Posted on November 5, 2010 by Barer
What value does tradition have? What is added to an action, ritual, or practice from it being something that has been done for 500 years as opposed to 50 years or 5 years, or compared to starting a new ‘tradition’ altogether?
As anyone who has watched Fiddler on the Roof knows – and judging by how often it is referenced, I would guess that a lot of people have (see this recent example) – tradition is generally thought of as very important in Judaism. As someone who is very routine-based myself, I can appreciate how setting out to do something regularly, be it daily, weekly, monthly, or yearly, can add significant meaning to that action. However, when does the switch happen where such an action goes from being a tradition in the sense of minhag and become tradition in the sense of halacha? In other words, when does such an action become so engrained in a given person’s or community’s life that it is no longer treated as tradition, but rather as law?
Rav Elisha recently posited the idea that a text – such as the Talmud – becomes a legally binding document, whether it was originally or not, only when the reader of such a text no longer fully understands the original context of the text. To me, this is an extremely interesting thought, and raises a lot of questions about what Judaism’s relationship to its ancient texts ought to be. However much one might like to think that he or she can fully grasp the context of a legal document written two thousand years ago, it is hard to expect that such a venture wouldn’t leave gaping holes in it. Does this not point to taking these texts more as signposts rather than as the foundational, unquestionable authorities on all aspects of Jewish life?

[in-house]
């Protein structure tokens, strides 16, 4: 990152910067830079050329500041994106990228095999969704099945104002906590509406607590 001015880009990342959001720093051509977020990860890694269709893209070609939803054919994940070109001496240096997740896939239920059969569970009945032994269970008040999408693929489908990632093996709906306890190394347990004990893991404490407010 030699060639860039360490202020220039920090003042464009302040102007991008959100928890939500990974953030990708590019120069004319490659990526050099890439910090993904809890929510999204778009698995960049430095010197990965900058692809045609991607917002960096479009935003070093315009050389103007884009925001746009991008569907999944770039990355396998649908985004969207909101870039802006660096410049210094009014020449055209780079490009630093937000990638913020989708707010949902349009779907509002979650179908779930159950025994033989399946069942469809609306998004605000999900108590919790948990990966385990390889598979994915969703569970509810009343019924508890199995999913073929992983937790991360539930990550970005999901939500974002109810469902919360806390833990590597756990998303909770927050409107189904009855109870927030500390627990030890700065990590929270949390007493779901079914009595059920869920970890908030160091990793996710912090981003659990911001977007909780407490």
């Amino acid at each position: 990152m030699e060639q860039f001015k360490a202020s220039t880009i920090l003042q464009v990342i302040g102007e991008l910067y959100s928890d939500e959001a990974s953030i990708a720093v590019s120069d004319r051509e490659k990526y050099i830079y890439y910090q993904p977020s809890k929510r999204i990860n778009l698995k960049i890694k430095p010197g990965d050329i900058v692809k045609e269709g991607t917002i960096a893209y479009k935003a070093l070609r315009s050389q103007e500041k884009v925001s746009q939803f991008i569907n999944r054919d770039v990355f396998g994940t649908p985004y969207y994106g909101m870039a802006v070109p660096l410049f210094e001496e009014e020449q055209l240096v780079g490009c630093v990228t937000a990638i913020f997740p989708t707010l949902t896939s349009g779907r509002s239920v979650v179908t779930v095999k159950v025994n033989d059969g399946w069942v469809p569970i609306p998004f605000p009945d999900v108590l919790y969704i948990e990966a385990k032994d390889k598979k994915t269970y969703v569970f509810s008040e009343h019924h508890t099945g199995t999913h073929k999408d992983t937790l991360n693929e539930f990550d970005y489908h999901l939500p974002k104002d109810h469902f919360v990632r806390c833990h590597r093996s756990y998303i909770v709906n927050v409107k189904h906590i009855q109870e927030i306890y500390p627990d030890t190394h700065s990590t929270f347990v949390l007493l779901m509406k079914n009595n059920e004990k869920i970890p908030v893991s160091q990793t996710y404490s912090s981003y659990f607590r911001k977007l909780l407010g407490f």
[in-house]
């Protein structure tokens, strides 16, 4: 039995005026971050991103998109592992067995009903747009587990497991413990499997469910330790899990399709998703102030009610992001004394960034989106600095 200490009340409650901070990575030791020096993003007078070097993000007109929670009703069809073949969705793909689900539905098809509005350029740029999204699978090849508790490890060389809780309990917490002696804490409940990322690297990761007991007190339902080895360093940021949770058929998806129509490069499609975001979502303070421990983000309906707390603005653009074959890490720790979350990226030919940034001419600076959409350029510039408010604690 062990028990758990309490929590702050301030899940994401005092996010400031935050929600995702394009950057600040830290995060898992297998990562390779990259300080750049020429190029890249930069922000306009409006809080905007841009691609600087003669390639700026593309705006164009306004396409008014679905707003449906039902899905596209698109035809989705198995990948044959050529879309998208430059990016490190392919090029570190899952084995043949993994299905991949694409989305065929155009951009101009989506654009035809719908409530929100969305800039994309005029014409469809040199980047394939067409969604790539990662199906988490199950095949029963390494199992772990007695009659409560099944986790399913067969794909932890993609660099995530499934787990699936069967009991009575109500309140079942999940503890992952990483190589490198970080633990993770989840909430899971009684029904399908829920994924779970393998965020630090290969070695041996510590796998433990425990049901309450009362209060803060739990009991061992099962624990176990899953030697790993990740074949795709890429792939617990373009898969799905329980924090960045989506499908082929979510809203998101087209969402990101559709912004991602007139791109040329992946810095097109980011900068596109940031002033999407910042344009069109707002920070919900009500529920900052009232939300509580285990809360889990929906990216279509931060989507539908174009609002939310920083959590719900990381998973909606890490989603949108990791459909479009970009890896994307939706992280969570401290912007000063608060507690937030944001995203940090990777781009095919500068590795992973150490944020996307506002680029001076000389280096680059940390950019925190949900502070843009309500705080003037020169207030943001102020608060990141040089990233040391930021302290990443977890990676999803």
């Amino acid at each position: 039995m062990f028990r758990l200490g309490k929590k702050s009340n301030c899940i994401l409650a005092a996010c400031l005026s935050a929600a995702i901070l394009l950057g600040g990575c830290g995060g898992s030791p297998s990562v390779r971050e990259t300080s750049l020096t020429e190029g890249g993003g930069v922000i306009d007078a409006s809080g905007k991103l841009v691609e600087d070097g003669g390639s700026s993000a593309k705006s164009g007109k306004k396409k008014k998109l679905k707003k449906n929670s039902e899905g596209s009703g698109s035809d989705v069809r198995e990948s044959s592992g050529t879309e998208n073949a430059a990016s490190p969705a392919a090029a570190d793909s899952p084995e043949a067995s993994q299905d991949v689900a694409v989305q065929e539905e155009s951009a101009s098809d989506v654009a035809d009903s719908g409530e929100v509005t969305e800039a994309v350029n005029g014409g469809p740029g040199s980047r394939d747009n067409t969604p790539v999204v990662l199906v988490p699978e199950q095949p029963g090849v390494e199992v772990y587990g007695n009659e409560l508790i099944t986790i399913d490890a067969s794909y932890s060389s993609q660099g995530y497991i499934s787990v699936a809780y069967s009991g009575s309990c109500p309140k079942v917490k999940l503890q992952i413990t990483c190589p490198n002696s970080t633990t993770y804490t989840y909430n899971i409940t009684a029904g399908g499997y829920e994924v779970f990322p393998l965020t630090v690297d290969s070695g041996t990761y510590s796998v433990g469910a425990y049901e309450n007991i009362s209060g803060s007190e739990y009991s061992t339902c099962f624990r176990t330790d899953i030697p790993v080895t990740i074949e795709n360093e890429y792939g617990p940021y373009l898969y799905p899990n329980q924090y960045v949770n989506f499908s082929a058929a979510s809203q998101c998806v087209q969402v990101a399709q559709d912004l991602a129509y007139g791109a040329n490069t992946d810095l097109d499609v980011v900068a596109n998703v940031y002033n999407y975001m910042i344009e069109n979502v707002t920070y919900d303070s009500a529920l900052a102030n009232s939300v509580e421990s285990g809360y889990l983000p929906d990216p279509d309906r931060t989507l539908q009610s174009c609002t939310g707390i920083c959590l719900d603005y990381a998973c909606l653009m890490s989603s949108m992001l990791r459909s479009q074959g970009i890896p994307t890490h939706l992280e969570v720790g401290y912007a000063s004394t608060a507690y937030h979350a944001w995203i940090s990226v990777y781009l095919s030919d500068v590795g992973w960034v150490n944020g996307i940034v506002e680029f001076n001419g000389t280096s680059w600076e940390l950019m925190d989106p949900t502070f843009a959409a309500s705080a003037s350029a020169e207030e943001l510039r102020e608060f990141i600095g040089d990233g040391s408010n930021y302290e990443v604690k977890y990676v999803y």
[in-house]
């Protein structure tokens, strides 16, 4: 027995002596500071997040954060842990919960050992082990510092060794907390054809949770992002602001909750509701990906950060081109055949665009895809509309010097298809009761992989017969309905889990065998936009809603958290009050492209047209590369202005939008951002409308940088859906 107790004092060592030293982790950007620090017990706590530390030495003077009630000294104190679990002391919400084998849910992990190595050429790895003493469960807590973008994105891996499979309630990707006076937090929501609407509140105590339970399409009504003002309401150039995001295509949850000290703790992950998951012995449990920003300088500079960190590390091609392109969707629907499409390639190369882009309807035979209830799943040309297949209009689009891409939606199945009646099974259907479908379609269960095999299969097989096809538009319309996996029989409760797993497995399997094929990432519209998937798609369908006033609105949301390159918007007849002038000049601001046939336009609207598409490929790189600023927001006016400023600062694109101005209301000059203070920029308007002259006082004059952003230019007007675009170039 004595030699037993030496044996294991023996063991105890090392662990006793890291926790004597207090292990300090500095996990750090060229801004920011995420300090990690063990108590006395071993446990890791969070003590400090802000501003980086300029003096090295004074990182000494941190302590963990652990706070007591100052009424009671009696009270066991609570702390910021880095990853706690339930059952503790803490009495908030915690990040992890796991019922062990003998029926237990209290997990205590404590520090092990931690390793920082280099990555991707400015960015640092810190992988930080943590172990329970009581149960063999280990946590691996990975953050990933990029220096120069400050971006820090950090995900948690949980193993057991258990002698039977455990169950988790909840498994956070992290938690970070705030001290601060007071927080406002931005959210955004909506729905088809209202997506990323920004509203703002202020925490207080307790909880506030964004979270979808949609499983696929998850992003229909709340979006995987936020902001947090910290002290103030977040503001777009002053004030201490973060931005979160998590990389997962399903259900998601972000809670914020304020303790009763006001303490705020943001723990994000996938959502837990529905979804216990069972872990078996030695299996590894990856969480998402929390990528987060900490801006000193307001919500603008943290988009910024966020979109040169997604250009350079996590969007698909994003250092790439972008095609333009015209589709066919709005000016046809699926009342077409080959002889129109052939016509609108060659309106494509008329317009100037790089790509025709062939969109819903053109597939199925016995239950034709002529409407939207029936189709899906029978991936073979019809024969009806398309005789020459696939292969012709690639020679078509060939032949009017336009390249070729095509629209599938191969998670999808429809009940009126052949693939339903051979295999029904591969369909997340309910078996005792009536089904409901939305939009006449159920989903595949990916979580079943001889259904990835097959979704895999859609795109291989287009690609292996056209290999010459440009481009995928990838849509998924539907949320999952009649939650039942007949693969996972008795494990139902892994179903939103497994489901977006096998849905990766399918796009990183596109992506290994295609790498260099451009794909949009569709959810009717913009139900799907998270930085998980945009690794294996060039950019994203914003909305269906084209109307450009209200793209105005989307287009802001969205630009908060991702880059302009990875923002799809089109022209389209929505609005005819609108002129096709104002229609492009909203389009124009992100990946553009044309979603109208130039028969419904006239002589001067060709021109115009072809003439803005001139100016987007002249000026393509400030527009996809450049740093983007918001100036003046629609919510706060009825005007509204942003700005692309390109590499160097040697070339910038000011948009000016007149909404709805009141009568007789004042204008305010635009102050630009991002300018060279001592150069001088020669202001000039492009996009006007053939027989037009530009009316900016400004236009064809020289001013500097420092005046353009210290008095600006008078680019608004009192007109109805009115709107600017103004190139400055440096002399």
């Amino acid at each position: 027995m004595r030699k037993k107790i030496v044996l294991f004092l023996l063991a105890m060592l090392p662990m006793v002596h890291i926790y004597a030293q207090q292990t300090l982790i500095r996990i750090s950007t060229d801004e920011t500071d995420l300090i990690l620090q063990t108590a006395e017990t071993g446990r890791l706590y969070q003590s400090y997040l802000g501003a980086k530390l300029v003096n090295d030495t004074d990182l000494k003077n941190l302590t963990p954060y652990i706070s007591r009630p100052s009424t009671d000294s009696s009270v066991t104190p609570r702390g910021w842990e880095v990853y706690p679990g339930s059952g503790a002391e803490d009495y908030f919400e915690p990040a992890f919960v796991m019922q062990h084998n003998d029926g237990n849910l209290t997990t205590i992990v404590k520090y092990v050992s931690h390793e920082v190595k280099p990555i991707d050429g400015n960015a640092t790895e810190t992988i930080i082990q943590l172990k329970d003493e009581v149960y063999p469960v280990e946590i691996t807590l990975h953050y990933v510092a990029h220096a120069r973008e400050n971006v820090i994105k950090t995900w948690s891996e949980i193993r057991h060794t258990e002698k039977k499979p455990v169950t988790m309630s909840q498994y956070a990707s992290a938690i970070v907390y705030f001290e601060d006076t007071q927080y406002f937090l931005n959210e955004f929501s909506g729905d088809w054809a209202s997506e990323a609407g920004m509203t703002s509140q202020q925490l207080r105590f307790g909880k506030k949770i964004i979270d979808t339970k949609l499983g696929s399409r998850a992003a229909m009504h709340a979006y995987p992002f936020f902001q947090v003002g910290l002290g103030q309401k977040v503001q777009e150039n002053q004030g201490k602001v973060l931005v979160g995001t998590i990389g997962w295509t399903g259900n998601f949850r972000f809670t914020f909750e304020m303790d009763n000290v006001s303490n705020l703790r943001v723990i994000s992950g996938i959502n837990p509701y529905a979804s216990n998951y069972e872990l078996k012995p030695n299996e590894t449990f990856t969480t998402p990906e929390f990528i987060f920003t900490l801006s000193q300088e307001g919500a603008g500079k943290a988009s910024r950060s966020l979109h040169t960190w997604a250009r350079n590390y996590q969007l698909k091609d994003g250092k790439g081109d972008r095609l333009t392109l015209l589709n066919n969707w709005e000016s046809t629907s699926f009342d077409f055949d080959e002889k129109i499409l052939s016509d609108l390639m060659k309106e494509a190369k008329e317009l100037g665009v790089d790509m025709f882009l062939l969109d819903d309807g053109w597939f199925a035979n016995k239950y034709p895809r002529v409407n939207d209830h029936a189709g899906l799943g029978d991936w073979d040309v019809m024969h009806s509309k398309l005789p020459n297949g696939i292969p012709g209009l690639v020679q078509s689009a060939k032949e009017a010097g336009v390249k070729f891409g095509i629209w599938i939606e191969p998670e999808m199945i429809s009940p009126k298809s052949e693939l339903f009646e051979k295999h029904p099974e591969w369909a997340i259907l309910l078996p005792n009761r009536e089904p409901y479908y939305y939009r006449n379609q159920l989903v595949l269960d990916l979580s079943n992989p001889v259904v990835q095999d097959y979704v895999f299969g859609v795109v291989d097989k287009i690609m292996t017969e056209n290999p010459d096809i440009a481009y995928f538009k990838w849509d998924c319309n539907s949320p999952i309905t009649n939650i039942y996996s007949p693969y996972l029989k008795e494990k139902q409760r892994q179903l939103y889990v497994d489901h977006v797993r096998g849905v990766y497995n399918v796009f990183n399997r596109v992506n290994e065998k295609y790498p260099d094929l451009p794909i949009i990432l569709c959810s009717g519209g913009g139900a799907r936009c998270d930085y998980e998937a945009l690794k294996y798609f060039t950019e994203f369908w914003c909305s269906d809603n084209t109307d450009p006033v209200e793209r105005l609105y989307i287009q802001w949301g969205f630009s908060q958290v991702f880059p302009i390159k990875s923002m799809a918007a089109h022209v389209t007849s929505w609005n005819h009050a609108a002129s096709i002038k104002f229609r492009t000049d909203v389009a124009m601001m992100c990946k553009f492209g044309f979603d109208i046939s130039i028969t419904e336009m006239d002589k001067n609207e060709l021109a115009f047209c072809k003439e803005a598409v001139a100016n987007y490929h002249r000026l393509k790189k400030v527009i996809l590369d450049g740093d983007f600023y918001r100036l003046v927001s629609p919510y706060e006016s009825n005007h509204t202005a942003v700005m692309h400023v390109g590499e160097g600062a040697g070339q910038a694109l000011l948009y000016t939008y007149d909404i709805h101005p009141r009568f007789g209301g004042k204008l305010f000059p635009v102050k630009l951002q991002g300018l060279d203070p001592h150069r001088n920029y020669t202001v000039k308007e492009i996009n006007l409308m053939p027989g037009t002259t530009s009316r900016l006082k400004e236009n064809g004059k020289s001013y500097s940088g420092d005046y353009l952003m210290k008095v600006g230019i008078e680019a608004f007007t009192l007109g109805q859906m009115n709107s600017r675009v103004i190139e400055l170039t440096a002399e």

This is looking at the importance of tradition from the other side – i.e. can a tradition become ‘stale’ or no longer strictly relevant? An example that has come up a few times for me, most recently while reading The Source, is the dress code observed by the Haredi community. Is this really a biblical commandment, to wear black suits and fur hats in Israel? Or is this a tradition that has passed its expiration date now that they are not living in Russia? There is nothing in my view, other than a kippah, that differentiates formal attire for a Jew as compared to anyone else, and so it should not surprise anyone to observe that Jews tend to copy what is accepted as formal in the surrounding society in which they find themselves.
The biggest issue this raises, however, is not what I think about a given tradition, but rather how a community as diverse as Judaism is now can possibly hope to decide collectively about all the traditions that make Judaism what it is today. I can’t hope to provide an answer to that question here, but I see it as an issue of incredible importance that must be constantly re-addressed if Judaism wishes to remain relevant in an age where information is so readily transmitted.